Dewey, Second Nature, Social Criticism, and the Hegelian Heritage

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Abstract
Dewey’s notion of second nature is strictly connected with that of habit. I reconstruct the Hegelian heritage of this model and argue that habit qua second nature is understood by Dewey as a something which encompasses both the subjective and the objective dimension – individual dispositions and features of the objective natural and social environment.. Secondly, the notion of habit qua second nature is used by Dewey both in a descriptive and in a critical sense and is as such a dialectical concept which connects ‘impulse’ and ‘habit’, ‘original’ or ‘native’ and ‘acquired’ nature, ‘first’ and ‘second nature’. Thirdly, the ethical model of second nature as habituation and the aesthetic model of second nature as art are for Dewey not opposed to one another, since by distinguishing ‘routine’ and ‘art’ as two modes of habit, he makes space for an expressive and creative notion of second nature. Finally, I argue that the expressive dialectics of habit formation plays a crucial role in Dewey’s critical social philosophy and that first and second nature operate as benchmark concepts for his diagnosis of social pathologies.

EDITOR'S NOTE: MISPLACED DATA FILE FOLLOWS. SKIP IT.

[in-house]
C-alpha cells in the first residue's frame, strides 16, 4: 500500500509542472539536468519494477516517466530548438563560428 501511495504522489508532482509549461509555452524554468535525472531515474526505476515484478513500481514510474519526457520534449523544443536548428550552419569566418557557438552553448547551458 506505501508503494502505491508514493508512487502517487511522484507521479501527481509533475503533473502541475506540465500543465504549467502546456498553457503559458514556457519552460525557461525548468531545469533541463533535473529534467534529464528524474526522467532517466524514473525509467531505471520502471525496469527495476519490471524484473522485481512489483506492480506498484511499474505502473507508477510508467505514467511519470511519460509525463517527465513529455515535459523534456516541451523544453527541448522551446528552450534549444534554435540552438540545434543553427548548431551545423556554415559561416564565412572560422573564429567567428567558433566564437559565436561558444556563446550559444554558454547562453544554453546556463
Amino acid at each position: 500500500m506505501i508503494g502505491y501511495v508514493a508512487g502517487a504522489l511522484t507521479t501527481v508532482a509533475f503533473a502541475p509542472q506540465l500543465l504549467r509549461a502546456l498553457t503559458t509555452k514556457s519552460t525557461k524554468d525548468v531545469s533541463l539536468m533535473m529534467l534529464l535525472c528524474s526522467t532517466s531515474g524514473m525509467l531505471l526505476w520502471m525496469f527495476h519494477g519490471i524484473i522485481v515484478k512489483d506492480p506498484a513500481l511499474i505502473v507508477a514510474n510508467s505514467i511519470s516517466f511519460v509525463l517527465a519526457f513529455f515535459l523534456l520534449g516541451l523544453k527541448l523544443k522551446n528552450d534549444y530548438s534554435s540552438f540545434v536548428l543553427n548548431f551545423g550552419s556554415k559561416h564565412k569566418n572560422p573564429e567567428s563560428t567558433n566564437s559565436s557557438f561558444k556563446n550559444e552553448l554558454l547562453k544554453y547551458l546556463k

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Archival date: 2017-10-27
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